The year 2017 marks 40 years of European and Asean diplomatic relations and it couldn’t have come at a more interesting time for the region and Singapore particularly.
Asean has been a favoured destination for European investment for more than two decades, rising to be its third-largest trade partner behind China and the US, and largest source of foreign direct investment.
Today, the economic and demographic fundamentals that have attracted so many European corporates and investors to the region in the past are set to be given a further boost.
Indeed, the 2016 EU-Asean Business Sentiment survey showed 85 per cent of European corporates are planning to increase their regional trade and investment. By contrast, less than half of European companies in China are planning to expand their operations.
The heightened sentiment among corporates is in no small part due to the infrastructure boom that is emerging within Asean.
For decades, infrastructure has been a point of contention for South-east Asia where hard infrastructure such as roads, railways and ports and soft infrastructure such as water, sewerage and hospitals have been in profound need of repair and upgrading.
With the rapid urbanisation of its 600 million-strong population, Asean’s Infrastructure is being stretched to breaking point but despite the urgent need, many projects are still in danger of not seeing the light of day because of funding restraints.
HSBC Research estimates that US$2.1 trillion worth of infrastructure is required across the six major Asean countries but current spending trends will cover only US$910 million.
China’s Belt and Road Initiative (BRI) is beginning to bridge some of the funding gap and is creating the impetus for attracting foreign investment from further afield, including Europe.
At its most basic level, BRI is the Chinese government’s strategy to invest and build the necessary infrastructure such as roads, rail and ports that will enable a more frictionless flow of trade between China and more than 60 countries in Asia, the Middle East, Africa and Europe.
PwC predicts that BRI will mobilise as much as US$1 trillion of outbound state financing from the Chinese government and its banks over the next decade.
This “Going Out” policy of Chinese outbound investment has seen more than 300 Chinese-funded enterprises set up shop in 26 economic cooperation zones in eight Asean countries, investing a total of US$1.77 billion as at October 2016.
While it is true that Chinese contractors will be winning project leads from China’s lenders, President Xi Jinping declared at the recent BRI Forum in Beijing that China seeks to develop “win-win scenarios” for itself and host countries.
He also encouraged Chinese companies to engage in commercial partnerships with local and international firms in the construction of projects across the region.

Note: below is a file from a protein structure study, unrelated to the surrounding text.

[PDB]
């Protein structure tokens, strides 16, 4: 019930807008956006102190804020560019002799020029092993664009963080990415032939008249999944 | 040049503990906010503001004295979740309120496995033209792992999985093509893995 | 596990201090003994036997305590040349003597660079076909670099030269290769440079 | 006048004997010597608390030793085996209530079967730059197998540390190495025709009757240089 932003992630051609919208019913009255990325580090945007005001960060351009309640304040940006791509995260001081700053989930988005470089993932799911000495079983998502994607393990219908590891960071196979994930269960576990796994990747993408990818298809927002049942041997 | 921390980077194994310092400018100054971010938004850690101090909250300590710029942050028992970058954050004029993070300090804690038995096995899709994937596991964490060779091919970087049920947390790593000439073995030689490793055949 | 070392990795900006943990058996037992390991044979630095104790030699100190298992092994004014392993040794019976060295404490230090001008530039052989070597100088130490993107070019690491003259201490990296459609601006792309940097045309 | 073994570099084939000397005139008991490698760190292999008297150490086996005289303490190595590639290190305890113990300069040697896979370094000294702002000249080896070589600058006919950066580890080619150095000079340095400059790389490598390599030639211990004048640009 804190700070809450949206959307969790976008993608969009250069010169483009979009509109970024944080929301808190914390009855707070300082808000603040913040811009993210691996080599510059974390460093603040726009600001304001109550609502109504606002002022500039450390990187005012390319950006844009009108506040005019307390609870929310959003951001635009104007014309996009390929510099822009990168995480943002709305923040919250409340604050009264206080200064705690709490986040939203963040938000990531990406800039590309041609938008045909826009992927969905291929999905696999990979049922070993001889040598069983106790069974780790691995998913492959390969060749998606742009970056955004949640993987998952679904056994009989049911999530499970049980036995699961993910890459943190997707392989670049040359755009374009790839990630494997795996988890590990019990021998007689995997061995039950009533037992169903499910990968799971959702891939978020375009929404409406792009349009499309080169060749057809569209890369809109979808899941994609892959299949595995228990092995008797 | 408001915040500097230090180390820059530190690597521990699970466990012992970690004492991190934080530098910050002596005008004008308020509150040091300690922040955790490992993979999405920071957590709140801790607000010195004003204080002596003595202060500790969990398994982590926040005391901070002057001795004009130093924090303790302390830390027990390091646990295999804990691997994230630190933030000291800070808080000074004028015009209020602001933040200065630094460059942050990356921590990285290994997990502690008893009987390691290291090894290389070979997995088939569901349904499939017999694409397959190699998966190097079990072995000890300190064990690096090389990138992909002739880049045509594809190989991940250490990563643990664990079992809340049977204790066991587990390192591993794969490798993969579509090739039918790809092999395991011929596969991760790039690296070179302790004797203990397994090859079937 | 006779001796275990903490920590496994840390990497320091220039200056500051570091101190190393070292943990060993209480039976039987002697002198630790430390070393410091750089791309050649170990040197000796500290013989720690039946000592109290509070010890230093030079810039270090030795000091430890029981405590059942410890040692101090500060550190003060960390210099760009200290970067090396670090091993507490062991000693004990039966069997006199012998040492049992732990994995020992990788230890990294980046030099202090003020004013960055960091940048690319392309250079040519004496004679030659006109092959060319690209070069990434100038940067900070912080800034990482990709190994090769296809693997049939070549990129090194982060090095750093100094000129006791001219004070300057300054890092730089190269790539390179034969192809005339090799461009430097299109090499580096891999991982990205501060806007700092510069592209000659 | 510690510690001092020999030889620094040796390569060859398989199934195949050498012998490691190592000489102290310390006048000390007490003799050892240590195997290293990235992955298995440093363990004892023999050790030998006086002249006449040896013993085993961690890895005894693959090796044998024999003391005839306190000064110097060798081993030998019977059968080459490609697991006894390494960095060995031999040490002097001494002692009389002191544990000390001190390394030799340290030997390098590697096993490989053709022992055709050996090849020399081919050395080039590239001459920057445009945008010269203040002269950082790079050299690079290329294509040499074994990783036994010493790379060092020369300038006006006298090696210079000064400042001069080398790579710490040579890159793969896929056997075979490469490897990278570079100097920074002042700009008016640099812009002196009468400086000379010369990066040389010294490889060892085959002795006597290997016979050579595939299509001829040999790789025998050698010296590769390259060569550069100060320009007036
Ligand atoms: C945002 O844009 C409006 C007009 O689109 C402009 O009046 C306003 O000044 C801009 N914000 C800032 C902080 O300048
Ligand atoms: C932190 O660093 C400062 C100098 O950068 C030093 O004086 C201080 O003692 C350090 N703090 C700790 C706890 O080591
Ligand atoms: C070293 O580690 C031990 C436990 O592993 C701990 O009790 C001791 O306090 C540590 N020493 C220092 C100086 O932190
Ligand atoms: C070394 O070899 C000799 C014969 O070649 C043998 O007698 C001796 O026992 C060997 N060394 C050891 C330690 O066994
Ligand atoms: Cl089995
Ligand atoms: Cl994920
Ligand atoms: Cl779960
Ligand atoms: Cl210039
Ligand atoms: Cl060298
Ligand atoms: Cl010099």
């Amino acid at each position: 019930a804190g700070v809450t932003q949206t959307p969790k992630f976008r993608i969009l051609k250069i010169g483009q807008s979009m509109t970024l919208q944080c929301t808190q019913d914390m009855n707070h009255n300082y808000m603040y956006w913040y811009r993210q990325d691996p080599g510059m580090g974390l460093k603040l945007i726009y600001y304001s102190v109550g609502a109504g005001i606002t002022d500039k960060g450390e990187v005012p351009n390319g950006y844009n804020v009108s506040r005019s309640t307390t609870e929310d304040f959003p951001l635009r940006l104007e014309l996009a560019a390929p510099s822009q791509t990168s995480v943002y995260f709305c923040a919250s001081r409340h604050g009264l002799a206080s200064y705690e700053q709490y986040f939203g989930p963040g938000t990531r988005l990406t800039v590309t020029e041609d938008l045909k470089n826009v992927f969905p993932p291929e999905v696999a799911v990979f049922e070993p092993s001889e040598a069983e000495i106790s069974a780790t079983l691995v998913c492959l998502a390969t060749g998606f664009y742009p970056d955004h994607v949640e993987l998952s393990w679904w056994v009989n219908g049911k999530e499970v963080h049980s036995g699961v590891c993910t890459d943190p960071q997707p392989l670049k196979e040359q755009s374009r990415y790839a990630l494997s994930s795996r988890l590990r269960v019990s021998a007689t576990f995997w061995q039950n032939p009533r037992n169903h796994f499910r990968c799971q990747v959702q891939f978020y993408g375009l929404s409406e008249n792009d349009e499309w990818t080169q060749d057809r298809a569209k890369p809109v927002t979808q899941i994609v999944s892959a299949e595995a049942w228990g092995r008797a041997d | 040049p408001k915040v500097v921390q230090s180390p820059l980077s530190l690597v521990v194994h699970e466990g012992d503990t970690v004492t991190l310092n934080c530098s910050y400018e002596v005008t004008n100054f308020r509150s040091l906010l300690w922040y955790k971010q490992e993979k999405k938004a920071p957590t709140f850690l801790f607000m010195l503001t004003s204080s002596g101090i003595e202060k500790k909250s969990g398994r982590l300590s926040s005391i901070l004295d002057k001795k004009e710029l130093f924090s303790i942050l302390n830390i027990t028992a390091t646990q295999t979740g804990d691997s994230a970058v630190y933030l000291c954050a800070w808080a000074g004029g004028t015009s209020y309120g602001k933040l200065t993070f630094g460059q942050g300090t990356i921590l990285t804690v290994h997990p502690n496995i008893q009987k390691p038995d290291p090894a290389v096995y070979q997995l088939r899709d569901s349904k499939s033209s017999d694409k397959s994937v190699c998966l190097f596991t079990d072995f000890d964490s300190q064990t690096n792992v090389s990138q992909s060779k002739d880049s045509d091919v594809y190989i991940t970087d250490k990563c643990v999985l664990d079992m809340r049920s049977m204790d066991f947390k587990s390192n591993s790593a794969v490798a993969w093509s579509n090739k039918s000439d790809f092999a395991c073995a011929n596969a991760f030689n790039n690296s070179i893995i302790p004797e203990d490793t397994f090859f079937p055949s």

Filling the gap
That’s where European corporates come in. An established European corporate brings to the table relationships, know-how and most important of all, a track record.
A good example is Siemens. It has been widely reported that the German conglomerate won a US$1 billion order from Shandong Electric Power Construction 3rd company for the construction of a power plant in Saudi Arabia.
Siemens has also publicly declared its interest in seeking further partnerships across the region in the future.
HSBC is also seeing several of its European corporate clients involved in Asean infrastructure projects. German companies again are coming to the fore specifically in relation to the supply of tunnel-drilling machinery, components and maintenance for projects in Singapore. Elsewhere, Dutch and Belgium companies are being deployed for dredging and land-reclamation activity linked to port projects.
The prospects for European engineering, construction, maintenance, logistics architecture and business services firms are immense, particularly given that high-speed rail projects in Asean countries are about to take off, including in Singapore.
Beyond Singapore’s obvious regional hubbing role for large European players, the Republic has significant infrastructure activity happening across the island, largely thanks to the 2016 government commitment to double infrastructure spending over the next five years to S$30 billion.
The focus on infrastructure, as a way to secure Singapore’s international connectivity and overall vibrancy, is also consistent with the strategies coming out from the government-led Committee on the Future Economy.
Despite the size and sheer scale of the work required in Asean, it doesn’t mean that business will fall into the lap of European corporates.
It is therefore crucial that European firms understand their competitive advantage as they figure out the individual needs of these different projects. They should also build connections that will enable them to be aware of projects ahead, create partnerships and align themselves with the lead construction firm’s tender and work with trade and investment ministries to better understand the criteria for selection.
One or two successful partnerships with these players will go a long way in building good will and a track record, thereby gaining an edge in other foreign bidding exercises. Now, that’s a business strategy worth building.